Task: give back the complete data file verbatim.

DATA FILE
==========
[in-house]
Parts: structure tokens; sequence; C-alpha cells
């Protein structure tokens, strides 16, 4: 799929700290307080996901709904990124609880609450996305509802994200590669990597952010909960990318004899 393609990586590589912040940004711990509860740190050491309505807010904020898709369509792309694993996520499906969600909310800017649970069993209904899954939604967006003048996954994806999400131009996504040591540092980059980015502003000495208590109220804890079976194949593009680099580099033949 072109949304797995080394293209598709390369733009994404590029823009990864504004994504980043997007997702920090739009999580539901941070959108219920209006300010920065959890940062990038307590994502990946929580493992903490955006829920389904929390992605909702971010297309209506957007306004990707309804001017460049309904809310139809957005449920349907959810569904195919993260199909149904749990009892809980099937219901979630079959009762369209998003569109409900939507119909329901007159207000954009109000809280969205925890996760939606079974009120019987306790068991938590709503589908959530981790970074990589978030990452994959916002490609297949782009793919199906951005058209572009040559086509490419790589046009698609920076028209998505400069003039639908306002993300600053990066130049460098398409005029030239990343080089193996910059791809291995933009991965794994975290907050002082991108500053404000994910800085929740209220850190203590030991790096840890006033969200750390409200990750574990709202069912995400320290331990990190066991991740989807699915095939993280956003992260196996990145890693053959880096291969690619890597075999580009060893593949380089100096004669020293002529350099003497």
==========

[in-house]
Parts: structure tokens; sequence; C-alpha cells
């Protein structure tokens, strides 16, 4: 799929700290307080996901709904990124609880609450996305509802994200590669990597952010909960990318004899 393609990586590589912040940004711990509860740190050491309505807010904020898709369509792309694993996520499906969600909310800017649970069993209904899954939604967006003048996954994806999400131009996504040591540092980059980015502003000495208590109220804890079976194949593009680099580099033949 072109949304797995080394293209598709390369733009994404590029823009990864504004994504980043997007997702920090739009999580539901941070959108219920209006300010920065959890940062990038307590994502990946929580493992903490955006829920389904929390992605909702971010297309209506957007306004990707309804001017460049309904809310139809957005449920349907959810569904195919993260199909149904749990009892809980099937219901979630079959009762369209998003569109409900939507119909329901007159207000954009109000809280969205925890996760939606079974009120019987306790068991938590709503589908959530981790970074990589978030990452994959916002490609297949782009793919199906951005058209572009040559086509490419790589046009698609920076028209998505400069003039639908306002993300600053990066130049460098398409005029030239990343080089193996910059791809291995933009991965794994975290907050002082991108500053404000994910800085929740209220850190203590030991790096840890006033969200750390409200990750574990709202069912995400320290331990990190066991991740989807699915095939993280956003992260196996990145890693053959880096291969690619890597075999580009060893593949380089100096004669020293002529350099003497």